Tomorrow, it will be exactly 30 years since the June 12, 1993, presidential election generally believed to have been won by the late Bashorun MKO Abiola but annulled by the then-military government..
Abiola died in the ensuing attempt to reclaim his mandate in 1998, about four weeks after the military ruler who had detained him for declaring himself President, General Sani Abacha, mysteriously passed on in June of that year.
Abiola’s death sparked agitation across the country for his posthumous recognition as a former Nigerian leader immediately after the nation returned to civilian rule in 1999 but this was not achieved until 2018 when former President Muhammadu Buhari moved Democracy Day from May 29, the day Nigeria had returned to civil rule after the June 12, 1993 episode, to June 12.
Buhari did not stop there. He conferred posthumously the highest honour in the land and one usually conferred on Presidents or former Presidents, Grand Commander of the Federal Republic (GCFR), on the presumed winner of the June 12, 1993 presidential election. Earlier, former President Goodluck Jonathan had tried to immortalise Abiola by renaming the University of Lagos (UNILAG) after him but the move was resisted by the UNILAG alumni, forcing Jonathan to beat a retreat.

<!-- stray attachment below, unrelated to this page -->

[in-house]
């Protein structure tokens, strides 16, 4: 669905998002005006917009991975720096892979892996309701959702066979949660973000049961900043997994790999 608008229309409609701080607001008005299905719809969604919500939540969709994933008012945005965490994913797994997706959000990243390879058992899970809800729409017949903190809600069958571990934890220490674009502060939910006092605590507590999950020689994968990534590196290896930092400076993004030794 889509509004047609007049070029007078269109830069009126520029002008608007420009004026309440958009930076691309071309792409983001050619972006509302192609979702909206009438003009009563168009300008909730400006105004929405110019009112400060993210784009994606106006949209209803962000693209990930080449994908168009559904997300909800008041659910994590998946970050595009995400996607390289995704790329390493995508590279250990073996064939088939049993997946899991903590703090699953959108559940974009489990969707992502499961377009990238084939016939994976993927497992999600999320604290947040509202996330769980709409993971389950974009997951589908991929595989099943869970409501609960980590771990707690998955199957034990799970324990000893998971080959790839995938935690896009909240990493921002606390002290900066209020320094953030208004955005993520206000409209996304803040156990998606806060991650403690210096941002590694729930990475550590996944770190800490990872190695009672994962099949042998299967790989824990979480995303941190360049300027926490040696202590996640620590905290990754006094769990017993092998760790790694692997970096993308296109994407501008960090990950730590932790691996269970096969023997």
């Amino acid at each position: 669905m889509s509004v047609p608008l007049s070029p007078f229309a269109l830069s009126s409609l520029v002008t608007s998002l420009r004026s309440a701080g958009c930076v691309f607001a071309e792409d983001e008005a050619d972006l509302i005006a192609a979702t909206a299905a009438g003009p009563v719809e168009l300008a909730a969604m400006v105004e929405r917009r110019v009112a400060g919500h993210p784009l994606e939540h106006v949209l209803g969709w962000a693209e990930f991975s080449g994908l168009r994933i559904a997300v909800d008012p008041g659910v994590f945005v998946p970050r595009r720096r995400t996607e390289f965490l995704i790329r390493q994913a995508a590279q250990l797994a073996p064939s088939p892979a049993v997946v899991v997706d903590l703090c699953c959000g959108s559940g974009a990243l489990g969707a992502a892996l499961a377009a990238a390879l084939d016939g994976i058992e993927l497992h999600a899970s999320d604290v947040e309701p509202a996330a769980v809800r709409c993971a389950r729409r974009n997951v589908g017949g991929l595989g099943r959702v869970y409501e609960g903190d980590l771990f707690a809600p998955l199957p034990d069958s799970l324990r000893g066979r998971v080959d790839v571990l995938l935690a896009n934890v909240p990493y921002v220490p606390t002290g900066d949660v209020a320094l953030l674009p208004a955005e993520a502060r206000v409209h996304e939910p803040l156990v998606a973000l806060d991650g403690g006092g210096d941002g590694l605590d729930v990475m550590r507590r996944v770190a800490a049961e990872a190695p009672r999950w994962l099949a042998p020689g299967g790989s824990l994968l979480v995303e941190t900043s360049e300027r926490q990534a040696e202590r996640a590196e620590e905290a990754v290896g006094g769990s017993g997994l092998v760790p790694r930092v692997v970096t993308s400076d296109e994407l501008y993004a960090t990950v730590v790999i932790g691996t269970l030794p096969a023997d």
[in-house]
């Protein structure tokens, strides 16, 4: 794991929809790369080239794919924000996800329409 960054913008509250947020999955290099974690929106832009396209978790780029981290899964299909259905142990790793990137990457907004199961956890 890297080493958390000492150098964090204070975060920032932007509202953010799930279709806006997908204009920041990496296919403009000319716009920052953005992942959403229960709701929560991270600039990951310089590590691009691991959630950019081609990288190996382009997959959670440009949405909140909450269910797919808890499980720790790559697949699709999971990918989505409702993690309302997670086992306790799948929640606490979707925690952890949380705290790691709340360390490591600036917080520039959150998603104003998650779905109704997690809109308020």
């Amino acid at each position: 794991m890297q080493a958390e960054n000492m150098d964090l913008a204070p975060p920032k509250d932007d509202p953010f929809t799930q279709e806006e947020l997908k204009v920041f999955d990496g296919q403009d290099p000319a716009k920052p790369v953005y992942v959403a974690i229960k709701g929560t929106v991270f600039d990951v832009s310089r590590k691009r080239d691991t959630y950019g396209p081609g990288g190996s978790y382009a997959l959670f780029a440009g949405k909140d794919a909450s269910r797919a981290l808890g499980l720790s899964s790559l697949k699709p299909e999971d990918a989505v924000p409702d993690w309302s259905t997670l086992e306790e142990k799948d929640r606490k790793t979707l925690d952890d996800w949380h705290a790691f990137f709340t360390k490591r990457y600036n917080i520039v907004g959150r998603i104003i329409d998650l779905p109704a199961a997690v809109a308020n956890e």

Abiola’s then-running mate, Alhaji Babagana Kingibe, on his part, got the Grand Commander of the Order of the Niger (GCON) honour usually reserved for Vice Presidents or their equivalents from the Buhari administration. The gesture was interpreted in many quarters to mean that Abiola and Kingibe had been recognised as former President and former VP respectively. Whereas it is five years since June 12 was officially recognised, it is 30 years since the historic election.
President Bola Tinubu was a participant in the June 12 episode as he was involved in the then-transition to civil rule as a senator representing Lagos West before teaming up with pro-democracy elements to demand the restoration of the Abiola mandate from the Abacha regime under the aegis of the National Democratic Coalition (NADECO).
And this is the first Democracy Day on June 12 under the Tinubu administration. In this interview, one of the children of the late Abiola, Jamiu, speaks on how the family has fared since the detention of their patriarch, the death, the murder of his mother, Kudirat, during the struggle and other issues around June 12.